If a unitary Palestinian movement for democracy is a condition of a single state at any point in the future, the obstacles to one are plain, and at present insurmountable. They include not just the resistance of gendarmes and torturers in Ramallah, bigots in Gaza, placemen in Jerusalem and the hostility of the West and of Israel. For it is also as true today as in the past that without a revolutionary transformation of the surrounding Arab landscape, bringing an end to its suffocating universe of feudal autocracy and military tyranny, client regimes and rentier states, which religious wars now cross-cut but do not alter, the chances of emancipation in Palestine are small. There are two reasons for that. In the absence of any framing or corresponding move towards more democratic political structures in the leading Arab countries, Palestinian experience with them in isolation is bound to be weakened. When the Palestinian elections in 2006 were cashiered by the US, EU and Israel, there was no countervailing Arab support for the government they produced. An island of Palestinian democracy of any kind, preamble to a single state or otherwise, is unlikely in a sea of despotism. Nor will Israel ever yield its positions of strength until it is confronted with a real threat in the Middle East, which can only come when the region is no longer a zone on whose corruption and submission Washington can rely. Only then, faced with an Arab solidarity in control of its own natural resources and strategic emplacements, would the United States have reason to oblige its alter ego to come to terms.
 ‘Scurrying towards Bethlehem’, NLR 10, July–August 2001.
 See Glenn Robinson, Building a Palestinian State: The Incomplete Revolution, Bloomington and Indianapolis 1997, pp. 174–200; ‘The Palestinians’, in Mark Gasiorowski, ed., The Governments and Politics of the Middle East and North Africa, Boulder, CO 2013, pp. 362–3. A defence analyst at the Naval Postgraduate School, Robinson is the outstanding authority on his subject. Without apparently realizing how damaging the analogy would be, another study of the Palestinian Authority has compared the arrival of Arafat’s Tunisian entourage in the West Bank to the KMT’s installation in Taiwan after its defeat in the Chinese Civil War, famously followed by decades of ruthless repression of local society: see Jamil Hilal and Mushtaq Husain Khan, ‘State Formation under the PNA’, in Mushtaq Husain Khan, ed., State Formation in Palestine: Visibility and Governance During a Social Transformation, London 2004, p. 93.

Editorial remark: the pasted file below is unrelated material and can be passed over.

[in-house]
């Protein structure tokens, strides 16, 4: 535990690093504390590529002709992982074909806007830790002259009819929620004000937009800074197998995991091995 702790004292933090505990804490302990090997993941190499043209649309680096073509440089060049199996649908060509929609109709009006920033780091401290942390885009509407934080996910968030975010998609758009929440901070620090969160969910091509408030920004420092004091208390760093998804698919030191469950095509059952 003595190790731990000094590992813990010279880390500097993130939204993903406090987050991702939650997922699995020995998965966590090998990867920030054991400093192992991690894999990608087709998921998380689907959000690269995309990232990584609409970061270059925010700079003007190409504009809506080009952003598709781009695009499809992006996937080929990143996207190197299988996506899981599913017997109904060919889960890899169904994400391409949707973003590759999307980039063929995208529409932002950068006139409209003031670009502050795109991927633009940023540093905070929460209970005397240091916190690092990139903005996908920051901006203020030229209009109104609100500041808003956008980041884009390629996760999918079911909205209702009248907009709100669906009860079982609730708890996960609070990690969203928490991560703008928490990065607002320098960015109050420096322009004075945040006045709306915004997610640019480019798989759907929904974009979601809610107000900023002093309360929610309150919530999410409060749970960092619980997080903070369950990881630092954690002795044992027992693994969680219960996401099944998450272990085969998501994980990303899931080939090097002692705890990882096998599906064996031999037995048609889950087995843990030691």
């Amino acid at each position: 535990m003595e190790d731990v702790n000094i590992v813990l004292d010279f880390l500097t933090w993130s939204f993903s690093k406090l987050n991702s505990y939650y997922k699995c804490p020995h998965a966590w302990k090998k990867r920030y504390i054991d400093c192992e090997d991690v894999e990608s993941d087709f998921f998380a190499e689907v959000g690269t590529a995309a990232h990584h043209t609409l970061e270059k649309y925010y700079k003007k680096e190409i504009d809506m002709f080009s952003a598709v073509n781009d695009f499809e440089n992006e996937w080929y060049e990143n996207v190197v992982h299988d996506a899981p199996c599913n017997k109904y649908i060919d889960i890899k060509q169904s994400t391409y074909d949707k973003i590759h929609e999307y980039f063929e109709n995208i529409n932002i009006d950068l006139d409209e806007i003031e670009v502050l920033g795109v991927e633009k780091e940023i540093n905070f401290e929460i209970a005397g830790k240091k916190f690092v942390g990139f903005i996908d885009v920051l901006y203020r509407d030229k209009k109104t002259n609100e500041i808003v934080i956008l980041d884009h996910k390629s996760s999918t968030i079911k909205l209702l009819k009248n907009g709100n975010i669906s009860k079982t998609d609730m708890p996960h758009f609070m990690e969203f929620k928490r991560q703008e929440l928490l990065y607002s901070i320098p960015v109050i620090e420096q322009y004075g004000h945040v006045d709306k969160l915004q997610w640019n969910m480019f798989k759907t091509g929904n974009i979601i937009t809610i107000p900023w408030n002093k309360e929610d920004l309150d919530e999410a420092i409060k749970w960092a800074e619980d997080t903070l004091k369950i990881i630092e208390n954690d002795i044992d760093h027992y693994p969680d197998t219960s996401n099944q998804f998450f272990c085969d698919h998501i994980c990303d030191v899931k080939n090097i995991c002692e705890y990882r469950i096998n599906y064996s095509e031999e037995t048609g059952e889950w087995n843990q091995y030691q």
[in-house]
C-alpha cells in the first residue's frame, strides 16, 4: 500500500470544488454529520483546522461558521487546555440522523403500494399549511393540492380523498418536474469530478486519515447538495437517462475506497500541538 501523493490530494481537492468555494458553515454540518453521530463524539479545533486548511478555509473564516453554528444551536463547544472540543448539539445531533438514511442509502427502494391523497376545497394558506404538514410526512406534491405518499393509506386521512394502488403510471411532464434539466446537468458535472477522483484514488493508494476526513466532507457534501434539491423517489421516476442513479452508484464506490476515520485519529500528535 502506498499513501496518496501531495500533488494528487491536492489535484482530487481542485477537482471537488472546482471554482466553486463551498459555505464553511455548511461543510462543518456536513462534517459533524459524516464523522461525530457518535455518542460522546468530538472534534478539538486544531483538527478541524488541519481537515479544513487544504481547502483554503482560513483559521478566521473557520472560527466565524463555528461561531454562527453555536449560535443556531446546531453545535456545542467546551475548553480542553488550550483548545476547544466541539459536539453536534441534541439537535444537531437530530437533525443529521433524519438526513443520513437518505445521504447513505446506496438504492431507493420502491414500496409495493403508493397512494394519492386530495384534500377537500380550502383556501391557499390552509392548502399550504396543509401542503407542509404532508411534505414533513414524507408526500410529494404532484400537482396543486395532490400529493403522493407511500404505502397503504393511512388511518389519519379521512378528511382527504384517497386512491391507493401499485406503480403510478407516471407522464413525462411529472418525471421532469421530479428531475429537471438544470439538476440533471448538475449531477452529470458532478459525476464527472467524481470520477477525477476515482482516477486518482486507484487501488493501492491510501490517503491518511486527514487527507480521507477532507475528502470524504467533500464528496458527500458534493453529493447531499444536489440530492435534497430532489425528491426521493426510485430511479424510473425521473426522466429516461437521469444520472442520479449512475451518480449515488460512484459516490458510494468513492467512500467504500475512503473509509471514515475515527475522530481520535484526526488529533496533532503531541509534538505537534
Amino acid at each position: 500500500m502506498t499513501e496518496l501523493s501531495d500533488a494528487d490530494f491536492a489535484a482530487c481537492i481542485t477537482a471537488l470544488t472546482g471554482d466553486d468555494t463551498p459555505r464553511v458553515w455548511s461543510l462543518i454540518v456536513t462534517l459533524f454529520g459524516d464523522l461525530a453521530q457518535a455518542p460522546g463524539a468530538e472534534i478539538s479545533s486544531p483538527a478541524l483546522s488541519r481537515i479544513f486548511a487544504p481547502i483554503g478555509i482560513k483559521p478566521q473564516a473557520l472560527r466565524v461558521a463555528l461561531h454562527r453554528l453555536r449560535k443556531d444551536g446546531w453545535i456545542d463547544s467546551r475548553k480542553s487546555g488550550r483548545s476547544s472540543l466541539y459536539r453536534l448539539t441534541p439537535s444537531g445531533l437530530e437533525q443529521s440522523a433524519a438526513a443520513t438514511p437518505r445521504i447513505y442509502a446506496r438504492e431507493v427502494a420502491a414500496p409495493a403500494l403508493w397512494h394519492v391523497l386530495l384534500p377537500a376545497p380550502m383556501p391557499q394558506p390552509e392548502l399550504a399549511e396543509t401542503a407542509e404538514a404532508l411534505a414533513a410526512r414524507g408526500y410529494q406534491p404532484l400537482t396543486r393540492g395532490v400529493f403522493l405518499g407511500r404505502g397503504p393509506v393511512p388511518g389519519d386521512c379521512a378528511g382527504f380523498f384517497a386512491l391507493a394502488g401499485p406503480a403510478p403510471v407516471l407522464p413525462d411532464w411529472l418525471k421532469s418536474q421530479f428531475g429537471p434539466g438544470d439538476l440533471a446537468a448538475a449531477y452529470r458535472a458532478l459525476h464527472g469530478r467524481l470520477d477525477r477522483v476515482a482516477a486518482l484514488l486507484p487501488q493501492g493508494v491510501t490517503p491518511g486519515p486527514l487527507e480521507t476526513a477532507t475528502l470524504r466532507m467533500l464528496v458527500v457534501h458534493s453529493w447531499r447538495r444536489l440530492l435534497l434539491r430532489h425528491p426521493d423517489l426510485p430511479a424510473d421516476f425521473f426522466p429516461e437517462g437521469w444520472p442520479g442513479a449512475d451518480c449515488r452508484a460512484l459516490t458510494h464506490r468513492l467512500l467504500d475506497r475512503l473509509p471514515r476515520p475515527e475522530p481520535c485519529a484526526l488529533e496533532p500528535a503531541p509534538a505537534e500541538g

For particulars: Gal Luft, ‘The Palestinian Security Services: Between Police and Army’, Middle East Review of International Affairs, June 1999, pp. 47–63; Rex Brynen, ‘Palestine: Building Neither Peace Nor State’, in Charles Call and Vanessa Wyeth, eds, Building States to Build Peace, Boulder, CO 2008, pp. 228–9; Yezid Sayigh, Policing the People, Building the State: Authoritarian Transformation in the West Bank and Gaza, Carnegie Middle East Centre, February 2011, p. 13.
 For the logic of political rent, and particulars of its operation, summed up in the bitter epigram in Gaza: ‘We had Funding Fathers, not Founding Fathers’, see Nubar Hovsepian, Palestinian State Formation: Education and the Construction of National Identity, Newcastle 2008, pp. 49–50, 64–83, 189.
 IMF, West Bank and Gaza: Economic Performance and Reform under Conflict Conditions, 2003, p. 91.
 See Khan, ed., State Formation in Palestine, pp. 98–108, 180–3, 201, 230–2, whose contributors gallantly seek silver linings for economic development in this morass.
 Neve Gordon, Israel’s Occupation, Berkeley–Los Angeles 2008, p. 220.
 Ghada Karmi, by no means a hostile witness, concluded sadly: ‘He displayed an unseemly eagerness to accept every crumb that fell from Israel’s high table’, believing that ‘the only way to achieve Palestinian aims was to hoodwink it into entering a process which, despite itself, would end in a Palestinian state’, and ‘paid the ultimate price for his naivety’: Married to Another Man: Israel’s Dilemma in Palestine, London 2007, p. 144.